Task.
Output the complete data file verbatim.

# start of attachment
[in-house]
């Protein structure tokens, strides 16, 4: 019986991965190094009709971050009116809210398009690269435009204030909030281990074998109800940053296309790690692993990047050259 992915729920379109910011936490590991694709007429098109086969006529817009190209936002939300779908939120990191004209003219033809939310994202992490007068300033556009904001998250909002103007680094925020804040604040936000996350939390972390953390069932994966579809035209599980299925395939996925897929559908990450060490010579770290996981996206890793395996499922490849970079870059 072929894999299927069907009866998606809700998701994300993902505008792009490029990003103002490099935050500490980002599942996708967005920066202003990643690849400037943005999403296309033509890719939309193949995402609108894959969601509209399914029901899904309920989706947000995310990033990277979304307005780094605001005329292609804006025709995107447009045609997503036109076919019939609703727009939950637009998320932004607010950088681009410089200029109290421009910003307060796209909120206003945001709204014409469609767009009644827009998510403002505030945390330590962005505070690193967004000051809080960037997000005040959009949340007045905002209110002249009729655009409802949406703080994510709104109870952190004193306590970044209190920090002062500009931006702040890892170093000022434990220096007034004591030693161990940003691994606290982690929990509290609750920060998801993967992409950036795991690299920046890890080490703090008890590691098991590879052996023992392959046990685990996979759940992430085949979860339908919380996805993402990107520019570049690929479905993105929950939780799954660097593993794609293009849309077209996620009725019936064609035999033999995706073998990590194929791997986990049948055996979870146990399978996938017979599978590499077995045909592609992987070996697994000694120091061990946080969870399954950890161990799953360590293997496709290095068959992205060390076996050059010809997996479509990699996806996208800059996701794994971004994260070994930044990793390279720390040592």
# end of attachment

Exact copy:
[in-house]
């Protein structure tokens, strides 16, 4: 019986991965190094009709971050009116809210398009690269435009204030909030281990074998109800940053296309790690692993990047050259 992915729920379109910011936490590991694709007429098109086969006529817009190209936002939300779908939120990191004209003219033809939310994202992490007068300033556009904001998250909002103007680094925020804040604040936000996350939390972390953390069932994966579809035209599980299925395939996925897929559908990450060490010579770290996981996206890793395996499922490849970079870059 072929894999299927069907009866998606809700998701994300993902505008792009490029990003103002490099935050500490980002599942996708967005920066202003990643690849400037943005999403296309033509890719939309193949995402609108894959969601509209399914029901899904309920989706947000995310990033990277979304307005780094605001005329292609804006025709995107447009045609997503036109076919019939609703727009939950637009998320932004607010950088681009410089200029109290421009910003307060796209909120206003945001709204014409469609767009009644827009998510403002505030945390330590962005505070690193967004000051809080960037997000005040959009949340007045905002209110002249009729655009409802949406703080994510709104109870952190004193306590970044209190920090002062500009931006702040890892170093000022434990220096007034004591030693161990940003691994606290982690929990509290609750920060998801993967992409950036795991690299920046890890080490703090008890590691098991590879052996023992392959046990685990996979759940992430085949979860339908919380996805993402990107520019570049690929479905993105929950939780799954660097593993794609293009849309077209996620009725019936064609035999033999995706073998990590194929791997986990049948055996979870146990399978996938017979599978590499077995045909592609992987070996697994000694120091061990946080969870399954950890161990799953360590293997496709290095068959992205060390076996050059010809997996479509990699996806996208800059996701794994971004994260070994930044990793390279720390040592």